As a result of this political illiteracy, in the last couple of years polls have consistently indicated that there is little interest in politics among younger people. But if they were to vote, they would support Jobbik. Only about two weeks ago an international public opinion poll conducted by Millennial Dialogue revealed that 53% of Hungarians between the ages of 15 and 34 would vote for Jobbik. Moreover, while in Poland, Bulgaria, and Austria about half of this age group is interested in politics, in Hungary it is only 28.6%.
Perhaps Hungarian educators should study the work of John Dewey (1859-1952), the American philosopher and educational reformer, who stressed that a complete democracy is more than extending voting rights. It must also encourage fully informed public opinion. He believed that the main goal of school was to prepare the next generation to engage actively in the democratic process. Admittedly, even in the United States the teaching of “civics” (citizenship) has been greatly neglected. Only a few states require students to pass a citizenship exam that would show familiarity with the basic institutions and ideas of American democracy. The result is widespread ignorance.
I would love to see a study on how much young or even older Hungarians know about the political system in which they live. I’m sure the results would be depressing. Of course, one could rightly point out that introducing another subject into the curriculum would only add to the burden of already overworked students. I wouldn’t recommend a “civics” class per se. But the homeroom teacher already has an hour per week set aside for discussion of a range of topics. Why not the political process? The role of the judiciary? Freedom of speech? Moreover, as a practical matter even younger children could run for elected office, organize parties, devise party programs. These are all excellent ways to teach them about how democracy works and how they fit into this society as active participants. Without a politically educated public you can’t have a functioning democratic society.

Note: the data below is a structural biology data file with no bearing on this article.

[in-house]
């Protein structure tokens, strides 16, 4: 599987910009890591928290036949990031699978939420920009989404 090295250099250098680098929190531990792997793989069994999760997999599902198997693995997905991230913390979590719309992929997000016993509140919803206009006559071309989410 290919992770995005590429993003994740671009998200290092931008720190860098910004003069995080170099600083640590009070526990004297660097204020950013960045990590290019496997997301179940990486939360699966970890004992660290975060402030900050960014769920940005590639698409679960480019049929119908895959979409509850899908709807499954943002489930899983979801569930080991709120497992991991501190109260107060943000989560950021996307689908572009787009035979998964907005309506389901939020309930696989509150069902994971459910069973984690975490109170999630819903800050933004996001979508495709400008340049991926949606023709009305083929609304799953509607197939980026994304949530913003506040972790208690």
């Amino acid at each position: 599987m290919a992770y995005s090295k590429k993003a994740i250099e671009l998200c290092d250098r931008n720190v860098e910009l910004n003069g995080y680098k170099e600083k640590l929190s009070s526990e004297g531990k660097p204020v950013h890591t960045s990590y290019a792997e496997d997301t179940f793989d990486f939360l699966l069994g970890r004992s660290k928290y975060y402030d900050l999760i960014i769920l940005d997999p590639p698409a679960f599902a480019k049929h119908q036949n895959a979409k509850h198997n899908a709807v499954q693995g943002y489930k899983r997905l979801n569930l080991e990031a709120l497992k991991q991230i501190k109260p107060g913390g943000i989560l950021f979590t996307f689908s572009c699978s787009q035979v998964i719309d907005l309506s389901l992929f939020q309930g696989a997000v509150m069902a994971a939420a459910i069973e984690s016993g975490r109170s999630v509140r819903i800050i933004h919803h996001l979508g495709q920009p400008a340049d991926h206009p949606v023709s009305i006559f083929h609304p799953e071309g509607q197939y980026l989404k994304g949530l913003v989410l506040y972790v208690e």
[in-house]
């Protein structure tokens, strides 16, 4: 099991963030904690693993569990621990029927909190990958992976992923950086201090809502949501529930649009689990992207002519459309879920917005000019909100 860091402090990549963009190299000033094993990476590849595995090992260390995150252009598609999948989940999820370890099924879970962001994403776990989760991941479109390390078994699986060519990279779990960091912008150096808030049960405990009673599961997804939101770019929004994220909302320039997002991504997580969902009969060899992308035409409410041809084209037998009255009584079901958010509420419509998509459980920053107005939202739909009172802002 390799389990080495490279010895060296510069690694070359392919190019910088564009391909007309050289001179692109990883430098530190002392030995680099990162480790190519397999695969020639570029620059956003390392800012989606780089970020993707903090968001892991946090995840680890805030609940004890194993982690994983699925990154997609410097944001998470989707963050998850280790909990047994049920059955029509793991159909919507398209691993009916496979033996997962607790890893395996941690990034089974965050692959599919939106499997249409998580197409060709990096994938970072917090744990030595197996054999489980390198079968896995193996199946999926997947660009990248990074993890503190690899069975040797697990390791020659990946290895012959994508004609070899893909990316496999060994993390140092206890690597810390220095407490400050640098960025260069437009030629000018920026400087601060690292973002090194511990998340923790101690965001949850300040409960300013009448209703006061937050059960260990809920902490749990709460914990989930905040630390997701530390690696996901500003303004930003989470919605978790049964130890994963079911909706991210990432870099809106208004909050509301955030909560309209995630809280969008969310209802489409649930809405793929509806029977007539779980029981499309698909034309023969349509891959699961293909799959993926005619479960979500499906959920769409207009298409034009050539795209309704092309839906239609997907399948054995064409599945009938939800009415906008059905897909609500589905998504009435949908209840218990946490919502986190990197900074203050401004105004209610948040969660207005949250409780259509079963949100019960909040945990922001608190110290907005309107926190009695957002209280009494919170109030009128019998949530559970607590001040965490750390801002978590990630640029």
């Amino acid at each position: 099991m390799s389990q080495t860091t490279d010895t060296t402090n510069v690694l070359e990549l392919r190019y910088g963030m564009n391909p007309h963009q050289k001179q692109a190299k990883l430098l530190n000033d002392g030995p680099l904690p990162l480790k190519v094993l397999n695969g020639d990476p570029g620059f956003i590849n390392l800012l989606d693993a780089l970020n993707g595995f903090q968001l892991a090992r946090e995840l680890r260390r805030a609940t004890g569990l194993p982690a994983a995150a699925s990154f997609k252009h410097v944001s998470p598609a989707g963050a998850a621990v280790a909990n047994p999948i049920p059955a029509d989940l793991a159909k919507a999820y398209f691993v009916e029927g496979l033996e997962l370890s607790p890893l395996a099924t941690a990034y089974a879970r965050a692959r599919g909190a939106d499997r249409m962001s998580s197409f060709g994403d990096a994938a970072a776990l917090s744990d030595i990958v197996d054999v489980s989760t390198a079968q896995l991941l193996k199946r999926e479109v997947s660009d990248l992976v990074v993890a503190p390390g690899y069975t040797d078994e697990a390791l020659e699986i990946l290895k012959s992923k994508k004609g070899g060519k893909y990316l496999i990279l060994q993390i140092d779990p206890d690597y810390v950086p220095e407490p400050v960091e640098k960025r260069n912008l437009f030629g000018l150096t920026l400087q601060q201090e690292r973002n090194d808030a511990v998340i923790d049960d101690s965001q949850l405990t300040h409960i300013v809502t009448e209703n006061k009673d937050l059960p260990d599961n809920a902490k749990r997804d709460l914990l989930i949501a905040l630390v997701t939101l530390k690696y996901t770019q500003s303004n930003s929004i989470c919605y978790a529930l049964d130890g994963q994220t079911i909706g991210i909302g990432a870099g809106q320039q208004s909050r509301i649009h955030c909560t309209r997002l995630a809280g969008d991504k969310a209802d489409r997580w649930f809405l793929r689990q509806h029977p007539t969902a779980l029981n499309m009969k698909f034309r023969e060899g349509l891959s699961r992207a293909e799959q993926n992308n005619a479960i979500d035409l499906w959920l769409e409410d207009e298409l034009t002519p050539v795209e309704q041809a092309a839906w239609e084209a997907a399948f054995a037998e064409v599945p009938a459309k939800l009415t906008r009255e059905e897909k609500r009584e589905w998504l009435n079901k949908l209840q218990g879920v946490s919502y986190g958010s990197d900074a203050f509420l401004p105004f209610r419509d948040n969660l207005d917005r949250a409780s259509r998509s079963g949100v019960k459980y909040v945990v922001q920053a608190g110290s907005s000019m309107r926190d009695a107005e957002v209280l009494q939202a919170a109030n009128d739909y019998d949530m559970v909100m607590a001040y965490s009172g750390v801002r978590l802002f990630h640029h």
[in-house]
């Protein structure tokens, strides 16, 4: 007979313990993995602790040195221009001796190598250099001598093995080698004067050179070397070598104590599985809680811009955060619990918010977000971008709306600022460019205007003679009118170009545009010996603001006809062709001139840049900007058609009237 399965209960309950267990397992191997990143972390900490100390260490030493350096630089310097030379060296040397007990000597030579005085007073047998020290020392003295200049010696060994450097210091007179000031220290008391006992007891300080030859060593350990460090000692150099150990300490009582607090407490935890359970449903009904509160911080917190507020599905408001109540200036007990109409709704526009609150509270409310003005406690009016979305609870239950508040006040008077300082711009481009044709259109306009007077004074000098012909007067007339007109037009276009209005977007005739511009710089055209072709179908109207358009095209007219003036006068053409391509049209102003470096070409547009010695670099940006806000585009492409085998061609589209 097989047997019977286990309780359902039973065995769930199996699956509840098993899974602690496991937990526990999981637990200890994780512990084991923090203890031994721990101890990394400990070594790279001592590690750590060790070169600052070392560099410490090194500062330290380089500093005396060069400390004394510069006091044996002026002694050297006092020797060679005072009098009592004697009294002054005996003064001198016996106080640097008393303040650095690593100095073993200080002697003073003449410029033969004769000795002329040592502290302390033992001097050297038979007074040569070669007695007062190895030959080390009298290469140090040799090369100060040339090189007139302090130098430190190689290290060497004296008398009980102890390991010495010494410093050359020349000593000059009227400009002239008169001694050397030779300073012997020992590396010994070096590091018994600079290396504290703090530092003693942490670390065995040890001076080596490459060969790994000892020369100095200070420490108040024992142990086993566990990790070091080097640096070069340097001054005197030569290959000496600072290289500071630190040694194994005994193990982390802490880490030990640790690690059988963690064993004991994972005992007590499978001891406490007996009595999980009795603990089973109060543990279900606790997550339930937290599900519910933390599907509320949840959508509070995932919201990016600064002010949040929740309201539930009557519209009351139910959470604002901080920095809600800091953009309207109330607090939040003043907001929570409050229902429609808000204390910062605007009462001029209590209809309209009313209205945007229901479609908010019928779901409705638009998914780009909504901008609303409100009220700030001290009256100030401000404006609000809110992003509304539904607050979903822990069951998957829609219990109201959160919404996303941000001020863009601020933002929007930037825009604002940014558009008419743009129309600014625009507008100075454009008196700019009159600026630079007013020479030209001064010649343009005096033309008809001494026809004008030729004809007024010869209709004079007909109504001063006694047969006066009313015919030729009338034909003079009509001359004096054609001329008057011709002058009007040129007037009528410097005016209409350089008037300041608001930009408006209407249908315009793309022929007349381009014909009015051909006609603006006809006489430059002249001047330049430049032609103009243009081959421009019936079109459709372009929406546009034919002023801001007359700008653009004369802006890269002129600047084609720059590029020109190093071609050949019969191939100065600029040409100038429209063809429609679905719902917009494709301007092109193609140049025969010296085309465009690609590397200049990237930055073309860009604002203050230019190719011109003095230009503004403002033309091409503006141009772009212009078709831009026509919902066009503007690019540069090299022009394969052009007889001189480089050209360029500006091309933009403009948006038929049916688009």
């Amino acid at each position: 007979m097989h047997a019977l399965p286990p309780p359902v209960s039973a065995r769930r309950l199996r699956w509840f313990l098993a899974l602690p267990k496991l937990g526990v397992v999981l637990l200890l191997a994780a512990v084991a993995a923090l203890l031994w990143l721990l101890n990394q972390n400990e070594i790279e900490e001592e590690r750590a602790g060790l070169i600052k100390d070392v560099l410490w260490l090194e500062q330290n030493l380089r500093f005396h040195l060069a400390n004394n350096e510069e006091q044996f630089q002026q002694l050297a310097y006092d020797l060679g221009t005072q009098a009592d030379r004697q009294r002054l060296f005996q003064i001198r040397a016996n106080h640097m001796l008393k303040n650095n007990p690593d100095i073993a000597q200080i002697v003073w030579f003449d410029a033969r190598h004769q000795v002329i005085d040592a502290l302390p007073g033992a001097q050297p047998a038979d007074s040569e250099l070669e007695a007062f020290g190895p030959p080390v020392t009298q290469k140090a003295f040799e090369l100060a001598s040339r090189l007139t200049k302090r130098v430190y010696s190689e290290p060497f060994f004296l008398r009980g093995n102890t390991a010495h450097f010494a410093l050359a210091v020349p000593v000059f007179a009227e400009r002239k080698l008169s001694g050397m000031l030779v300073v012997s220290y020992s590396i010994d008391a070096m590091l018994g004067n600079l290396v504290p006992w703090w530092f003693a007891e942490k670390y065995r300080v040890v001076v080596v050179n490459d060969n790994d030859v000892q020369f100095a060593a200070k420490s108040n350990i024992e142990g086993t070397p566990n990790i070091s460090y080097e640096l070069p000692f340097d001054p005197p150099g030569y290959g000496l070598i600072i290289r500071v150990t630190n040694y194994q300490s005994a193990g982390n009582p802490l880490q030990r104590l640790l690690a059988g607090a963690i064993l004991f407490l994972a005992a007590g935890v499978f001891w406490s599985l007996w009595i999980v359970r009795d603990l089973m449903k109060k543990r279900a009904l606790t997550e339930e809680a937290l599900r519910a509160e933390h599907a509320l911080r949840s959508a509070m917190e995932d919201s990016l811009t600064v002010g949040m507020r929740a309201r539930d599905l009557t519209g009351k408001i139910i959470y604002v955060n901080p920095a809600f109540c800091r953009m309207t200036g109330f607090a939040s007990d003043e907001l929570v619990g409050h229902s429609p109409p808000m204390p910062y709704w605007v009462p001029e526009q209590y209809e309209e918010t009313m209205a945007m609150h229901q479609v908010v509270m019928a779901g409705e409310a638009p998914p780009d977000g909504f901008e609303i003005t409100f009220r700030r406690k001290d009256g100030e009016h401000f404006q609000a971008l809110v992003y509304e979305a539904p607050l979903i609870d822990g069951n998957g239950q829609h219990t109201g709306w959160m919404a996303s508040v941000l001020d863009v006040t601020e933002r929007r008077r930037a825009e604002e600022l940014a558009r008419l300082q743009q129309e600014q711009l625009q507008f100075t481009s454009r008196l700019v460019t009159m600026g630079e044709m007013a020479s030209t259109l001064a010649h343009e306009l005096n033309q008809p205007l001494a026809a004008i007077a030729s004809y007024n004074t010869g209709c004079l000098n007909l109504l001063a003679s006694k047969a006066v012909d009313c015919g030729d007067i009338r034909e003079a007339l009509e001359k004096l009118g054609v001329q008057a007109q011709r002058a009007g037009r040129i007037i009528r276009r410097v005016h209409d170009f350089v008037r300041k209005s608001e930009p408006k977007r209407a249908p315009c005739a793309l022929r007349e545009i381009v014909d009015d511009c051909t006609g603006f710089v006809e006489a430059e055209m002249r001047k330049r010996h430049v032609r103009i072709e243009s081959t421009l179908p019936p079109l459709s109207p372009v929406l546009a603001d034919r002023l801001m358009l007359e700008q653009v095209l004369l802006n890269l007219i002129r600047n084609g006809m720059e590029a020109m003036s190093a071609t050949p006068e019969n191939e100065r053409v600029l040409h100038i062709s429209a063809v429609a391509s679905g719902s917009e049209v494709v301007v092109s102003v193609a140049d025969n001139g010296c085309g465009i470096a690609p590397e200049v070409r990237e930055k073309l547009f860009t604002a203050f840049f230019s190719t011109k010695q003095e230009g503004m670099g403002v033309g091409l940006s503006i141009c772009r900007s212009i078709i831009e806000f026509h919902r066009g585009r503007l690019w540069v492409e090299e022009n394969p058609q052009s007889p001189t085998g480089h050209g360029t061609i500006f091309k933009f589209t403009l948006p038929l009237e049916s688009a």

Banishing politics from universities also had disastrous results. Before 1990 all universities had a paid KISZ (Kommunista Ifjúsági Szövetség) secretary. This post was naturally discontinued, and in its place came organizations that were supposed to represent the interests of the student body. These new organizations were supposedly free of any political affiliation, but in reality they were taken over by students with ties to Jobbik in many universities. So, while other parties were banned from organizing clubs, Jobbik had a monopoly on political activity on campuses in the guise of a non-political student organization. In most American universities parties have a presence. At Yale the largest organization on campus is the Political Union, which was established in 1934 to combat political apathy. Under the umbrella of the Political Union are several parties. One of the most active nowadays seems to be the Independent Party. These parties have by-laws, elect officers, organize meetings, invite speakers, etc. The ban on politics on Hungarian campuses should be lifted for the sake of a healthier, more democratic society of the future. Democracy cannot be built without democrats.